Thrilling Deeds of British Airmen - Eric Wood

The End of the Konigsberg

The credit for making possible the destruction of the German raiding light cruiser Konigsberg, without undue loss to ourselves, belongs to the men of the Royal Naval Air Service. When the war began the Konigsberg  was at Dar-es-Salaam, and, acting upon orders given long before, no doubt, she at once commenced operations against British shipping on the east coast of Africa. Among her exploits was a sudden attack on the obsolete British cruiser Pegasus, which, some time previously, had bombarded Dar-es-Salaam and then put in at Zanzibar to see to her rusty old boilers and generally tinker up before undertaking further work. The Pegasus  never made another voyage, however, for on September 19th, 1914, while she was still under repair, a scathing bombardment was opened upon her, and her commander, looking seaward, saw what he recognized to be the Konigsberg, belching flame from every gun she could bring to bear. The poor old Pegasus  could not reply to any effect because her assailant was well out of range of her guns. The conclusion was foregone and the Konigsberg, having wreaked her evil will upon the old cruiser, steamed away. But there had been some fine heroism on board the Pegasus, only one example of which we have space to mention here. This was the conduct of certain of the crew who, seeing their ensign shot away from the halyards, promptly made a rush for it, and, there being no other available means of restoring it, held it aloft in their hands, waving it jauntily in the most exposed place, so that the enemy should be under no misapprehension but that the outclassed little vessel would go down with her flag flying.

Some six weeks later, Nemesis, which had been on the track of the raider, caught her up in the shape of H.M.S. Chatham, which discovered the German hiding in the Rufiji River, opposite Mafia Island, in German East Africa, later to be wrested from the Kaiser by the gallant South Africans under General Smuts.

The rest of the story reads like a romance from the pages of Marryat—with differences! The British officer in command of the operations sank a German liner in the mouth of the river, to prevent the raider from escaping, and then began shelling the cruiser. The Konigsberg, however, managed to get out of range, and, in order more securely to bottle her up, a fairly large vessel, the collier Newbridge, was sent up river toward the island on which the German seamen had meantime entrenched themselves, with machine-guns and quick-firing guns for artillery. It was but poetic justice that Lieutenant Lavington, an officer who had been attached to the old Pegasus, should be placed in command of the Newbridge  when she steamed up river on her hazardous mission. The collier was to be scuttled when she reached a position where her presence below the surface would effectually block the channel.

Lieutenant Lavington piloted his craft skillfully, and passing the fortified island, from which the entrenched Germans opened fire upon him, came to the appointed spot. The collier was then swung broadside across the channel and water was let into her port tank so that she took a list to stern, thus offering great resistance to the four-knot current running. This operation having been successfully achieved, the crew jumped for the steam launches which had followed in the wake of the Newbridge  to take them back; buttons which connected electric wires with three charges of gun-cotton placed in the hold were pressed; there followed three terrific explosions, and the collier began to settle down to her last resting-place.

On the way back down river the gallant bluejackets had to run the gauntlet of the entrenched foe, who were using dum-dum bullets. There were a number of casualties, but the majority of the men succeeded in getting back unscathed to the waiting warships at the mouth of the river.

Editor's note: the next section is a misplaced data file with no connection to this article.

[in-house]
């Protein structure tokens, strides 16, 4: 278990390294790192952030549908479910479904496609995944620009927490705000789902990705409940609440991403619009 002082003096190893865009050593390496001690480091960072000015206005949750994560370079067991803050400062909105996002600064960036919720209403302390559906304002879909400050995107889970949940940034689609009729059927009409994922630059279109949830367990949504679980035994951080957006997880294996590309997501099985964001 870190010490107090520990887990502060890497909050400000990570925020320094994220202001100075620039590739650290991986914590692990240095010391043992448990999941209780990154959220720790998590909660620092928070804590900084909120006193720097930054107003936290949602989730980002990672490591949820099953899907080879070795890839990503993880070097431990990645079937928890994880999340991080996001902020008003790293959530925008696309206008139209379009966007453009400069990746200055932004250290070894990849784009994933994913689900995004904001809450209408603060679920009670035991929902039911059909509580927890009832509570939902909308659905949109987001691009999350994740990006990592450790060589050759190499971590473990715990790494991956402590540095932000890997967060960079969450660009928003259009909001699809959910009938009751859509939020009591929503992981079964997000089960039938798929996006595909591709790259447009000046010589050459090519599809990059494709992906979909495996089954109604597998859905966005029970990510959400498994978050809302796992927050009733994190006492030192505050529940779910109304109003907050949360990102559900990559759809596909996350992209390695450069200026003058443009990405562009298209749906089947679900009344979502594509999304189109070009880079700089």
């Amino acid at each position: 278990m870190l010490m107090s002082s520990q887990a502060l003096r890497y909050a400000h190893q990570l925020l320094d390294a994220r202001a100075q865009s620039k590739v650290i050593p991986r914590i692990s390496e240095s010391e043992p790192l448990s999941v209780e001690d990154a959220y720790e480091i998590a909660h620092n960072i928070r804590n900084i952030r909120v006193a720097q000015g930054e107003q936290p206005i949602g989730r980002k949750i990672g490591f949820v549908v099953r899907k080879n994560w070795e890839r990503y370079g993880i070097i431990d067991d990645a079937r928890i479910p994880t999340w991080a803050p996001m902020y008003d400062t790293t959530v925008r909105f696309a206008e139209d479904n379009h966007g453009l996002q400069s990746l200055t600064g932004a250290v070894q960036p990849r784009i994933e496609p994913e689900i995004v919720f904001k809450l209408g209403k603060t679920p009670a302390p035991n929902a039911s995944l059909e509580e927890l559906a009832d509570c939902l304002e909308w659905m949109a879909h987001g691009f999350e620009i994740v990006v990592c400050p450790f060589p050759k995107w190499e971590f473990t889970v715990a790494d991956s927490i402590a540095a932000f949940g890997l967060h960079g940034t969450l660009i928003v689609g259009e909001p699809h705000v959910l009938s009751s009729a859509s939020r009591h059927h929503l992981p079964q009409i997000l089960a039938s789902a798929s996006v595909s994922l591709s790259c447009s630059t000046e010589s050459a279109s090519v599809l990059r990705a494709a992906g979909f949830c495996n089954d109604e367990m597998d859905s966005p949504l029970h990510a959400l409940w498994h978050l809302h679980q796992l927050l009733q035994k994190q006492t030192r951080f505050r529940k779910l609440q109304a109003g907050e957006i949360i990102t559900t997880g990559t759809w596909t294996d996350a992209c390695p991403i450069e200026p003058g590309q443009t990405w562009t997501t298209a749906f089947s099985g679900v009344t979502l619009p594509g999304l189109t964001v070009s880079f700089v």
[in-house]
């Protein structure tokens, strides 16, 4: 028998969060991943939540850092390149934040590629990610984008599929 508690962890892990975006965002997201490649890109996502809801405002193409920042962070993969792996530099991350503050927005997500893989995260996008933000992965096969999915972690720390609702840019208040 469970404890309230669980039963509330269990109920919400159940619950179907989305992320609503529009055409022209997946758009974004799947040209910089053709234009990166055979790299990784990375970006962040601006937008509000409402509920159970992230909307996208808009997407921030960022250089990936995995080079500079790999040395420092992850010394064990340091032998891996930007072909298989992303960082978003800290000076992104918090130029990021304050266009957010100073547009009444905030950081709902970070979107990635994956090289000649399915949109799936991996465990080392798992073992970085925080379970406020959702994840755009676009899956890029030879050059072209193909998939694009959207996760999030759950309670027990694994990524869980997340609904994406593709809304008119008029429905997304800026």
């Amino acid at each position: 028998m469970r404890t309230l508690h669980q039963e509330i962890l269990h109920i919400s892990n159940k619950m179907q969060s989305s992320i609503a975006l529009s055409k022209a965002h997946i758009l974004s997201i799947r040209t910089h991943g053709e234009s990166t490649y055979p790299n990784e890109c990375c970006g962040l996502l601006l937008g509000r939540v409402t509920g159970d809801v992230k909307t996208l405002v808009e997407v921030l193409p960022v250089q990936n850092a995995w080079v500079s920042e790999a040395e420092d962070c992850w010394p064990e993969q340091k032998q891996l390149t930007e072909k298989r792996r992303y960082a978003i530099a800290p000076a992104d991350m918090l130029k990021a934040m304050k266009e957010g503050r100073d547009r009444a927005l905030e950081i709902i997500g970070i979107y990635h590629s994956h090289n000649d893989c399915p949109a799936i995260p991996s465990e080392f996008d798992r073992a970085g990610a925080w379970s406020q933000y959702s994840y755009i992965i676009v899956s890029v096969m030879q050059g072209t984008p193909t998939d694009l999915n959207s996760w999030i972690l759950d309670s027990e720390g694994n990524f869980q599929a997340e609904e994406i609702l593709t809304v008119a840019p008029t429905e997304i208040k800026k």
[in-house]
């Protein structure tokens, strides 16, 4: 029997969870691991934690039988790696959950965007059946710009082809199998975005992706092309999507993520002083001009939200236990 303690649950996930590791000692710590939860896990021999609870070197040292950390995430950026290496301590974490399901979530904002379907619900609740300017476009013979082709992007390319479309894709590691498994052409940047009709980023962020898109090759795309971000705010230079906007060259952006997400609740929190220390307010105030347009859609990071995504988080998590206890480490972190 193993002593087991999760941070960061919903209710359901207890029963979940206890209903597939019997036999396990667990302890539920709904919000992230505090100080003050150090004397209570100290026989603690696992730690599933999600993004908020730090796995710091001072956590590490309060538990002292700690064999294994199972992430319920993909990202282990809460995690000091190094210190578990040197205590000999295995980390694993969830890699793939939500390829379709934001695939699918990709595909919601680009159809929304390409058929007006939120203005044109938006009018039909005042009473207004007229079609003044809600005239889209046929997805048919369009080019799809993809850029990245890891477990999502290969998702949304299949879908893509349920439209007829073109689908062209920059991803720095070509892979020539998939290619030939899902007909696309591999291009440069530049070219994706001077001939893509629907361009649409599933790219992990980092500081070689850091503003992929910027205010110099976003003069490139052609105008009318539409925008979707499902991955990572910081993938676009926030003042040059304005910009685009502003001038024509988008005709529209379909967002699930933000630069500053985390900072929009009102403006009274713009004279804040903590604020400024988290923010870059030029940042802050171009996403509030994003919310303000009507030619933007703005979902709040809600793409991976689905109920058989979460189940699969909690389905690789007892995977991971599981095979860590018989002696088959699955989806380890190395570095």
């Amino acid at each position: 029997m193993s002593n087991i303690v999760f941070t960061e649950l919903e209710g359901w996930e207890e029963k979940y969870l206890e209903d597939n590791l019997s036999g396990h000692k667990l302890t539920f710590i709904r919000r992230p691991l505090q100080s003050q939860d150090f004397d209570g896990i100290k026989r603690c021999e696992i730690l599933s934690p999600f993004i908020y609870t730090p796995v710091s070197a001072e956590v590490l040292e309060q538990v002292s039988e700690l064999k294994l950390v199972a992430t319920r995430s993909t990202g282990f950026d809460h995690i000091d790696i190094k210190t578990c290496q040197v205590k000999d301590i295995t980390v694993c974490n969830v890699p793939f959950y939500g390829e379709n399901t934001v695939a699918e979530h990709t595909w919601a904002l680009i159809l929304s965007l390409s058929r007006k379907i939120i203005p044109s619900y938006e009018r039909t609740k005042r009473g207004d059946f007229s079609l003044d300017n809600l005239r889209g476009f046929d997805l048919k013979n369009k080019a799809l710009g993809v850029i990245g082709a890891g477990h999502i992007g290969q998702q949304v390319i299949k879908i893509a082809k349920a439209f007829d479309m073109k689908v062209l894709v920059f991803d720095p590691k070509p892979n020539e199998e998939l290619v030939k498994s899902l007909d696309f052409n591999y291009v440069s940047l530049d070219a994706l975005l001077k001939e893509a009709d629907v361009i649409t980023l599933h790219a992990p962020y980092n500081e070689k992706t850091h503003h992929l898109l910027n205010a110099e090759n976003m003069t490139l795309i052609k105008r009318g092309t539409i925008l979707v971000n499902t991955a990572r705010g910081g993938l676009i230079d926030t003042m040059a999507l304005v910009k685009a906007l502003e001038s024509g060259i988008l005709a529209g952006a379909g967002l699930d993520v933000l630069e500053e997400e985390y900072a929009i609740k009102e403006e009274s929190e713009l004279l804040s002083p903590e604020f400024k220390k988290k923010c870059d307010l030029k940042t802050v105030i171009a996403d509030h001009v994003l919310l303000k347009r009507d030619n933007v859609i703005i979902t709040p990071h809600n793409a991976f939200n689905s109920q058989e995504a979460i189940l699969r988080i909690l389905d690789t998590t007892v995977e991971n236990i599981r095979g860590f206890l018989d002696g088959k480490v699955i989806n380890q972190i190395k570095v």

Although she was not disposed of until the following July, the Konigsberg's  days were numbered. To effect her final destruction elaborate preparations were made, but they were worth while. Two of the monitors, the Severn  and the Mersey, which had been built for operations in shallow waters, were sent over to East Africa, together with a number of Royal Naval Air Service men and their machines. Headquarters were established at Mafia, from which place aerial observers went up to take notes of the exact position of the Konigsberg  in order that the monitors might be able to get the range.

To the man who knows nothing about atmospheric conditions and their effect upon aircraft, it may not seem a more hazardous venture to go up in East Africa than to do so in Western Europe, but the truth is that there is a vast difference. For instance, it is on record that a German aviator in Southwest Africa could only fly over the Union camps at certain times of the day because of the effect of the heat upon his engine. And much the same conditions prevailed in East Africa, where, as the official account said, "Most serious risks have been run by the officers and men who have flown in this climate, where the effect of the atmosphere and the extreme heat of the sun are quite unknown to those whose flying experience is limited to moderate climates. 'Bumps' of 250 feet have been experienced several times [which means that the aviator has dropped into an air-pocket, and slid down the emptiness so quickly that the effect of reaching normal conditions again, has given his machine an awful bump, in much the same way as a man jumping from a wall feels the jar when he hits the solid ground below], and the temperature varies from extreme cold, when flying at a great height, to a great heat, with burning tropical sun, when on land."

On April 25th, Flight-Commander Coll carried an observer from Mafia to where the Konigsberg  lay. It was only after considerable trouble that they located her, for she was hidden among the jungle, with tree trunks erected upon her decks to further conceal her. The Germans, who, it was supposed, had an observation and 'spotting' station at Pemba, were quickly apprised of the approach of the aeroplane, and her appearance was the signal for a heavy bombardment. Perhaps because the German gunners were not experienced in aerial shooting the machine was not brought down, but, as she had to descend to about 700 feet to enable the observer to take the required photographs, it is not to be wondered at that some shots got home, and that the engine of the aeroplane was badly damaged, although not so badly as to prevent the aviators returning to their base.